Suppose I’m driving along at night when a deer wanders into the road ahead. Light from my headlights reflects off the deer’s hide, into my eyes. The light is absorbed by photoreceptors, which trigger a cascade of electrical signals in my brain. My brain pattern-matches what it sees, and concludes that there’s a deer ahead and hitting it would be bad. The chain of cause and effect links the deer in the road, to me realizing there’s a deer in the road.

Once I realize there’s a deer in the road, electrical signals propagate down my spine to neurons in my leg and foot. Those neurons activate muscles, lifting the foot from gas to brake pedal and then pushing. That force depresses the brake pedal, which applies pressure in a hydraulic system, multiplying the force and eventually squeezing disks connected to the wheels. The increased force on the disks increases friction, slowing the wheels, which in turn slows the car. The chain of cause and effect links my decision to brake, to the car slowing down.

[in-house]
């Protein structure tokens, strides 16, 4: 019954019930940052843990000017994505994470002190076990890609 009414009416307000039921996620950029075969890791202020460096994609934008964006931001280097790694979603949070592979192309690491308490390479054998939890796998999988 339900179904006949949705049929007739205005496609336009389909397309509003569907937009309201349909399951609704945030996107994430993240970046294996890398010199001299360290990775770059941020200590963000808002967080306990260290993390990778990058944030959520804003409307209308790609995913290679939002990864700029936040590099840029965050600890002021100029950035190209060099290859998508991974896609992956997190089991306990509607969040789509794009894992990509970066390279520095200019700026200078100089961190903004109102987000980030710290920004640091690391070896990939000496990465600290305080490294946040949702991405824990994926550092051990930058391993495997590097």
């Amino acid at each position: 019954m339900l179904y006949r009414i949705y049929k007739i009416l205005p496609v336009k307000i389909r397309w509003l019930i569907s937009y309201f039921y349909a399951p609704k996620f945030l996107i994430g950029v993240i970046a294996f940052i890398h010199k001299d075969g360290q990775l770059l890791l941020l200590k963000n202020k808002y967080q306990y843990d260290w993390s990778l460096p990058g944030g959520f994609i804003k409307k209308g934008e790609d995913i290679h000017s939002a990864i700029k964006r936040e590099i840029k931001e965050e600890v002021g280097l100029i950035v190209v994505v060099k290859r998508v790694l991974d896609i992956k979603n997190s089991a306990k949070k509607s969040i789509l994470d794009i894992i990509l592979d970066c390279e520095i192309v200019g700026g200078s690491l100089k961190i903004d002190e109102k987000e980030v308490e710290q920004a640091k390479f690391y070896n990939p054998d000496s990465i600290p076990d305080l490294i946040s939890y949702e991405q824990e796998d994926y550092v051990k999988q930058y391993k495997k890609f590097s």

In everyday life, we pull on chains of cause and effect, either to gain information or to influence the world around us. But in each of the four parables above, the chain is broken.

In the story of the emperor’s nose, the elders try to estimate the nose length using statistical techniques… but none of the townspeople know anything at all about the emperor’s nose, so the causal chain from the actual emperor’s nose to the elders’ estimate is broken.

In the story of the cargo cult, the locals mimic the surface actions of sailors at an airstrip, but they don’t understand the underlying chain of cause and effect which led planes to land. Absent that underlying chain, the planes don’t land.